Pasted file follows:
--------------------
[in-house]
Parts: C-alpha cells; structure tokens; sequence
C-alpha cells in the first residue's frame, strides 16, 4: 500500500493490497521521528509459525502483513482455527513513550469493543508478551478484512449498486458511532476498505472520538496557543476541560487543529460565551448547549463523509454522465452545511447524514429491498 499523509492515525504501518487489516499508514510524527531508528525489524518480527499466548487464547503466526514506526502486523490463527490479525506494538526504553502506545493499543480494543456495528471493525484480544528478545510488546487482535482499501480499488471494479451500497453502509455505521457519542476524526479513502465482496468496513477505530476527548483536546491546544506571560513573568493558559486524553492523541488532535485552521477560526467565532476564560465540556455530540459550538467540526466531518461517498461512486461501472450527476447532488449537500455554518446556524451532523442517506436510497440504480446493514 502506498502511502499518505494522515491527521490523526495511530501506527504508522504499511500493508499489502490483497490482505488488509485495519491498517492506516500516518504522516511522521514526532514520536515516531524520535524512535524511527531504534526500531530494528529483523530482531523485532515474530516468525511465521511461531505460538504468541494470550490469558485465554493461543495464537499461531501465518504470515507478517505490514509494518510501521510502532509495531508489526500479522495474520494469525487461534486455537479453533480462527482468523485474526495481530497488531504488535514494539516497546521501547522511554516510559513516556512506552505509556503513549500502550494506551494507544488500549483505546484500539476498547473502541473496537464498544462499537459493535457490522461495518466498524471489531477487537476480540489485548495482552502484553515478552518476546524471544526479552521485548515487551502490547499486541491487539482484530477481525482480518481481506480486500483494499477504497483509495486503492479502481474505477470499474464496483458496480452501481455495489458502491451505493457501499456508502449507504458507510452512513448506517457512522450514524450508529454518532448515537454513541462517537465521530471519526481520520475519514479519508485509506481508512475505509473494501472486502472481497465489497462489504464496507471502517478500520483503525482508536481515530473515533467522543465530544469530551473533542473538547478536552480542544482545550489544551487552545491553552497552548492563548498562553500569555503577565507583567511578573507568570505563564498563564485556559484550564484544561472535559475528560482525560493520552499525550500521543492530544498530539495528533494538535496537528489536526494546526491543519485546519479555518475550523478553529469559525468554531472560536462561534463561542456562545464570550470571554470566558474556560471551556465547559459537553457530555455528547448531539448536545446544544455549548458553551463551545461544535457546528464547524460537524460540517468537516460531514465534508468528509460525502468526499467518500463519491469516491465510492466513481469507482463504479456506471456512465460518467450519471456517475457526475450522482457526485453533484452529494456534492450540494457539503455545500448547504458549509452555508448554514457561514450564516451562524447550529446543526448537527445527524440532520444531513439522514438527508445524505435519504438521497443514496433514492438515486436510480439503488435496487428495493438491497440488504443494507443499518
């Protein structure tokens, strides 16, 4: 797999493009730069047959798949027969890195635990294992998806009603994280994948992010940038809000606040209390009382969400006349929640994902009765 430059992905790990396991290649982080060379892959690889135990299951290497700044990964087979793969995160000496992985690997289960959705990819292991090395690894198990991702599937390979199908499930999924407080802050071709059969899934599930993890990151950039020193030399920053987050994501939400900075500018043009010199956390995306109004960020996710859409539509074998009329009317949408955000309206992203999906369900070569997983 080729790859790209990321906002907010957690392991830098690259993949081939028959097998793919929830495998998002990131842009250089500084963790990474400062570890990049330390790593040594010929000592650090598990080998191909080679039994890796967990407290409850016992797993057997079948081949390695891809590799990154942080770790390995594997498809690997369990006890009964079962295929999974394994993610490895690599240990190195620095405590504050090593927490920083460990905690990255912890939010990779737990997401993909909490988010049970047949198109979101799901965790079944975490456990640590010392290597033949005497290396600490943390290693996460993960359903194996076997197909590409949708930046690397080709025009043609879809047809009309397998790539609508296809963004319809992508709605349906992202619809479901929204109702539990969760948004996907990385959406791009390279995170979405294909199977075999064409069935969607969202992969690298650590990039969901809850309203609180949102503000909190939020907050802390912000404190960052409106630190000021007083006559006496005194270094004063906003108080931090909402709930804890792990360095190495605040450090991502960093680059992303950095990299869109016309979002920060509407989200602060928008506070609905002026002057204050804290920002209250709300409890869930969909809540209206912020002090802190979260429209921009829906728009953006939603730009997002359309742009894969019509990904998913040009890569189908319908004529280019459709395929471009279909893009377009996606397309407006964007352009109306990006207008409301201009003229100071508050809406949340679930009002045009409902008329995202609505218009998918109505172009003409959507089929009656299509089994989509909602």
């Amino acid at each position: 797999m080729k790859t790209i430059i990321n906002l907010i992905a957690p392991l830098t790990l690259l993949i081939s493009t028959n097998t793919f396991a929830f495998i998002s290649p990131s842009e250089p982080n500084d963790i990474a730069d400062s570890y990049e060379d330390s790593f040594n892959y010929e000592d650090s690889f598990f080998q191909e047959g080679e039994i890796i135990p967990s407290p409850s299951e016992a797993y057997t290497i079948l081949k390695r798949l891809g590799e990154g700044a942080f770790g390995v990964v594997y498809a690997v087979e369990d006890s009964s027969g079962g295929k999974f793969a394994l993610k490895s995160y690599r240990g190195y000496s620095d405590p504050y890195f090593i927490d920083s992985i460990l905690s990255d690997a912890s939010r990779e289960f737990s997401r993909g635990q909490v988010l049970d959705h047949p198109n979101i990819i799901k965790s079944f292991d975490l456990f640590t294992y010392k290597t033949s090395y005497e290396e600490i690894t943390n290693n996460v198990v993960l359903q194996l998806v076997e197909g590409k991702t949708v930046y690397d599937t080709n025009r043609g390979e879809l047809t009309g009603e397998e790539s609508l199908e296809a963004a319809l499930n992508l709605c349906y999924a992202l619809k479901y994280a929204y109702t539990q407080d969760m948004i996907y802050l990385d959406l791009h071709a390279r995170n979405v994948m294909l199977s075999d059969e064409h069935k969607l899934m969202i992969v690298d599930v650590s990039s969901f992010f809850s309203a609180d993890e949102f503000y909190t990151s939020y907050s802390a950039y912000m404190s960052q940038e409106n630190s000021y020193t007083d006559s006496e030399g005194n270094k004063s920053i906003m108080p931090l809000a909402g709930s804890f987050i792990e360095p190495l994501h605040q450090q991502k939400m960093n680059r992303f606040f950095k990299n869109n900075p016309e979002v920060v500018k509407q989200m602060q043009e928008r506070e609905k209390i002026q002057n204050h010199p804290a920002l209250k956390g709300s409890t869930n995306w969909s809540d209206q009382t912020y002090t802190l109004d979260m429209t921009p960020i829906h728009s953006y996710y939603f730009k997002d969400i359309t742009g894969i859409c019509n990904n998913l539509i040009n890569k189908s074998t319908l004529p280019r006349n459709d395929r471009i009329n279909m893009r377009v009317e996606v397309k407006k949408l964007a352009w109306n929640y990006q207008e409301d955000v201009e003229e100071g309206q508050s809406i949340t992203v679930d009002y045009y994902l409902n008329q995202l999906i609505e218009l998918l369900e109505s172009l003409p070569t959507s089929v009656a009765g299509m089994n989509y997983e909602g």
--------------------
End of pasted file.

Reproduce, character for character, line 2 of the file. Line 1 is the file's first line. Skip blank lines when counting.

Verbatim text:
Parts: C-alpha cells; structure tokens; sequence